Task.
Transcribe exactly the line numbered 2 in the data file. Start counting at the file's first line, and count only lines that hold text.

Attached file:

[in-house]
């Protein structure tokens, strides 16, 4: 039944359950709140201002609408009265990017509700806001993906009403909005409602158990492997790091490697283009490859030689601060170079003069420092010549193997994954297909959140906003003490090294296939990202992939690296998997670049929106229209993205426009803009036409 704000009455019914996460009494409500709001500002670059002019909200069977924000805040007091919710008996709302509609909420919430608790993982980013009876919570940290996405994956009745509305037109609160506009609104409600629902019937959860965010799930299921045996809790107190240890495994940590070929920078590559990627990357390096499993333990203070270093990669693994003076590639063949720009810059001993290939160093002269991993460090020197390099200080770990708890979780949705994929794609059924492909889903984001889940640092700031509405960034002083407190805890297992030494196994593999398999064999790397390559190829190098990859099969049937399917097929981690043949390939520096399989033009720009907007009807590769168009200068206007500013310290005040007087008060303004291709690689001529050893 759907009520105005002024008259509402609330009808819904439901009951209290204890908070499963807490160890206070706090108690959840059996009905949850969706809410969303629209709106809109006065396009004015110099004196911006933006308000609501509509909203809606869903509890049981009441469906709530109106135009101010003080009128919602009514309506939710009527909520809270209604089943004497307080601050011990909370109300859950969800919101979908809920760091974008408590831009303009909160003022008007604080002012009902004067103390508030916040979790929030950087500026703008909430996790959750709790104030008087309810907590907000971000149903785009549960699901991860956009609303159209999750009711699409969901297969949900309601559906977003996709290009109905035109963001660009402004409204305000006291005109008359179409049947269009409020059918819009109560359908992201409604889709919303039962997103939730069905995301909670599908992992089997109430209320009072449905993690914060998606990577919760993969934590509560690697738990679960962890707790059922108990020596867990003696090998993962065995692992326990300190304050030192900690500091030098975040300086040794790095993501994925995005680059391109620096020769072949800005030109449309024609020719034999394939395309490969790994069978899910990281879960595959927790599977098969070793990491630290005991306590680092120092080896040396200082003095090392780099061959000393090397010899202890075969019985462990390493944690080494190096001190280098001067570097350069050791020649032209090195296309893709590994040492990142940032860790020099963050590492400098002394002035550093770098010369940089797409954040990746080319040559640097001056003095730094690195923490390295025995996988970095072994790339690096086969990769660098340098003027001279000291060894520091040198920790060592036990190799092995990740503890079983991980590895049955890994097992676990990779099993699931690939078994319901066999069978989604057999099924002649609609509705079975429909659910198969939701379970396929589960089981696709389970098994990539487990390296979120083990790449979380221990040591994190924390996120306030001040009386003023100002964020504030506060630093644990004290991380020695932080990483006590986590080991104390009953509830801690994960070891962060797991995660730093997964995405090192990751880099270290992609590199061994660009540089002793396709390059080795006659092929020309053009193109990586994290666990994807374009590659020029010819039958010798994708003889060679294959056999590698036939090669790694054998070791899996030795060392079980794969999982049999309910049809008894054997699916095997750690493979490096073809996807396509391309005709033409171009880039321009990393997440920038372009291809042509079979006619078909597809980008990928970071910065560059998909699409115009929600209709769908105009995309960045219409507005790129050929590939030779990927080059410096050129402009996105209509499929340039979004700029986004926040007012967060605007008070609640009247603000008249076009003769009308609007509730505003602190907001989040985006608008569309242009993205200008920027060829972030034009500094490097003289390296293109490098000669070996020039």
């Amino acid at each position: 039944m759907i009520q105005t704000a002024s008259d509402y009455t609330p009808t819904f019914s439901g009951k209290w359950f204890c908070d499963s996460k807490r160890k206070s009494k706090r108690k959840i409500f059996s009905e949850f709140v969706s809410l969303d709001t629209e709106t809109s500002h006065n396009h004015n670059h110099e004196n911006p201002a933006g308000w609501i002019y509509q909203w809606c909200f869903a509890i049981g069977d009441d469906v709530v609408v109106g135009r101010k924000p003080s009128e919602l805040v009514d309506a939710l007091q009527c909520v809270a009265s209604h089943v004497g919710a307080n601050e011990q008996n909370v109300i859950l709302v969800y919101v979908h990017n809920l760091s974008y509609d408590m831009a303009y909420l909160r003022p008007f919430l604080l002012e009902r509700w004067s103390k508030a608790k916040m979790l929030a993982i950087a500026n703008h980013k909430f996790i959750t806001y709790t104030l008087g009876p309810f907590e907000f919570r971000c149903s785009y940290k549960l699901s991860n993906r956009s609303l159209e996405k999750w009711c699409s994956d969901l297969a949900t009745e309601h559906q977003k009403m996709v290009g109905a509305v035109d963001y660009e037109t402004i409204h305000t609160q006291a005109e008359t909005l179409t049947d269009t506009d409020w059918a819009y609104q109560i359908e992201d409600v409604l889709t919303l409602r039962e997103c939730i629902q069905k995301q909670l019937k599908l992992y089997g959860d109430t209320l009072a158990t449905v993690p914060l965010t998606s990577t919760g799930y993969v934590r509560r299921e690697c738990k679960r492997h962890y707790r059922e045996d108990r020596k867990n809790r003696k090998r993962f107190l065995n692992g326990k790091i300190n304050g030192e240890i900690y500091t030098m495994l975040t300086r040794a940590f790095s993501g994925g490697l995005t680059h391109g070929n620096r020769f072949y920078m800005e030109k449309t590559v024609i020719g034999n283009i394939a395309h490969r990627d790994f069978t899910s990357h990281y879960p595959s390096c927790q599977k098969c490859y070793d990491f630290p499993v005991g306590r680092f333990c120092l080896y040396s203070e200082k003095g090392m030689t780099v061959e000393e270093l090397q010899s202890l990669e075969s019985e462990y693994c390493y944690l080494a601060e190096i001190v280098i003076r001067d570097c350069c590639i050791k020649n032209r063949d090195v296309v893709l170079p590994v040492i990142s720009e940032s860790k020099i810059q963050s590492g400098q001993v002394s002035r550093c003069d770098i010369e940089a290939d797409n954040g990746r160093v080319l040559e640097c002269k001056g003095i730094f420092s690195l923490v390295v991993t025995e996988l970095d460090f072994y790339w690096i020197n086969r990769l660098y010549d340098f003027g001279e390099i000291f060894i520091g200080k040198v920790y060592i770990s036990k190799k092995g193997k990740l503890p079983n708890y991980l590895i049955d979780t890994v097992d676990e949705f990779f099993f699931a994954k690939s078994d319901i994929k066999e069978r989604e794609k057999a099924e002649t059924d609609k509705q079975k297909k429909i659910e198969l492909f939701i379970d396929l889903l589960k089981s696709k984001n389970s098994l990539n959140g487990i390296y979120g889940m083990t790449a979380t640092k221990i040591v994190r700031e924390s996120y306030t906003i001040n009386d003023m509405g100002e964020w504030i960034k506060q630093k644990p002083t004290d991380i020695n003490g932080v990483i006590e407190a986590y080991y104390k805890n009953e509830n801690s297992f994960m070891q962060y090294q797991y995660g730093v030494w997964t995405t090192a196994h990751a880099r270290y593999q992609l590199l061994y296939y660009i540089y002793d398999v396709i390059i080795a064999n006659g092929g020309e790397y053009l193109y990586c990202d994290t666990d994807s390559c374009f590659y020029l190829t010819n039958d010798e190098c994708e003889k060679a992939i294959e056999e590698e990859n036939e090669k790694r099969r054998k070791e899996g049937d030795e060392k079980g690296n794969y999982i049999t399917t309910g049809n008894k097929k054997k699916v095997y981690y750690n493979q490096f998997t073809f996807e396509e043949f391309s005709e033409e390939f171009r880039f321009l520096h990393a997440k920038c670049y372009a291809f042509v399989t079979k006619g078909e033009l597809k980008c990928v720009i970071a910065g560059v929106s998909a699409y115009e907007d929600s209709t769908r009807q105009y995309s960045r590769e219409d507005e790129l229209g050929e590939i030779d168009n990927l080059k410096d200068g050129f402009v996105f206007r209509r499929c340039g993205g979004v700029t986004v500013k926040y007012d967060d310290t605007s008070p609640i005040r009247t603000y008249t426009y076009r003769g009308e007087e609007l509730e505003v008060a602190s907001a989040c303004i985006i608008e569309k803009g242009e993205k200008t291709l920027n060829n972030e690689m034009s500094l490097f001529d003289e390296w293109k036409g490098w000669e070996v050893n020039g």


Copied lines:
């Protein structure tokens, strides 16, 4: 039944359950709140201002609408009265990017509700806001993906009403909005409602158990492997790091490697283009490859030689601060170079003069420092010549193997994954297909959140906003003490090294296939990202992939690296998997670049929106229209993205426009803009036409 704000009455019914996460009494409500709001500002670059002019909200069977924000805040007091919710008996709302509609909420919430608790993982980013009876919570940290996405994956009745509305037109609160506009609104409600629902019937959860965010799930299921045996809790107190240890495994940590070929920078590559990627990357390096499993333990203070270093990669693994003076590639063949720009810059001993290939160093002269991993460090020197390099200080770990708890979780949705994929794609059924492909889903984001889940640092700031509405960034002083407190805890297992030494196994593999398999064999790397390559190829190098990859099969049937399917097929981690043949390939520096399989033009720009907007009807590769168009200068206007500013310290005040007087008060303004291709690689001529050893 759907009520105005002024008259509402609330009808819904439901009951209290204890908070499963807490160890206070706090108690959840059996009905949850969706809410969303629209709106809109006065396009004015110099004196911006933006308000609501509509909203809606869903509890049981009441469906709530109106135009101010003080009128919602009514309506939710009527909520809270209604089943004497307080601050011990909370109300859950969800919101979908809920760091974008408590831009303009909160003022008007604080002012009902004067103390508030916040979790929030950087500026703008909430996790959750709790104030008087309810907590907000971000149903785009549960699901991860956009609303159209999750009711699409969901297969949900309601559906977003996709290009109905035109963001660009402004409204305000006291005109008359179409049947269009409020059918819009109560359908992201409604889709919303039962997103939730069905995301909670599908992992089997109430209320009072449905993690914060998606990577919760993969934590509560690697738990679960962890707790059922108990020596867990003696090998993962065995692992326990300190304050030192900690500091030098975040300086040794790095993501994925995005680059391109620096020769072949800005030109449309024609020719034999394939395309490969790994069978899910990281879960595959927790599977098969070793990491630290005991306590680092120092080896040396200082003095090392780099061959000393090397010899202890075969019985462990390493944690080494190096001190280098001067570097350069050791020649032209090195296309893709590994040492990142940032860790020099963050590492400098002394002035550093770098010369940089797409954040990746080319040559640097001056003095730094690195923490390295025995996988970095072994790339690096086969990769660098340098003027001279000291060894520091040198920790060592036990190799092995990740503890079983991980590895049955890994097992676990990779099993699931690939078994319901066999069978989604057999099924002649609609509705079975429909659910198969939701379970396929589960089981696709389970098994990539487990390296979120083990790449979380221990040591994190924390996120306030001040009386003023100002964020504030506060630093644990004290991380020695932080990483006590986590080991104390009953509830801690994960070891962060797991995660730093997964995405090192990751880099270290992609590199061994660009540089002793396709390059080795006659092929020309053009193109990586994290666990994807374009590659020029010819039958010798994708003889060679294959056999590698036939090669790694054998070791899996030795060392079980794969999982049999309910049809008894054997699916095997750690493979490096073809996807396509391309005709033409171009880039321009990393997440920038372009291809042509079979006619078909597809980008990928970071910065560059998909699409115009929600209709769908105009995309960045219409507005790129050929590939030779990927080059410096050129402009996105209509499929340039979004700029986004926040007012967060605007008070609640009247603000008249076009003769009308609007509730505003602190907001989040985006608008569309242009993205200008920027060829972030034009500094490097003289390296293109490098000669070996020039």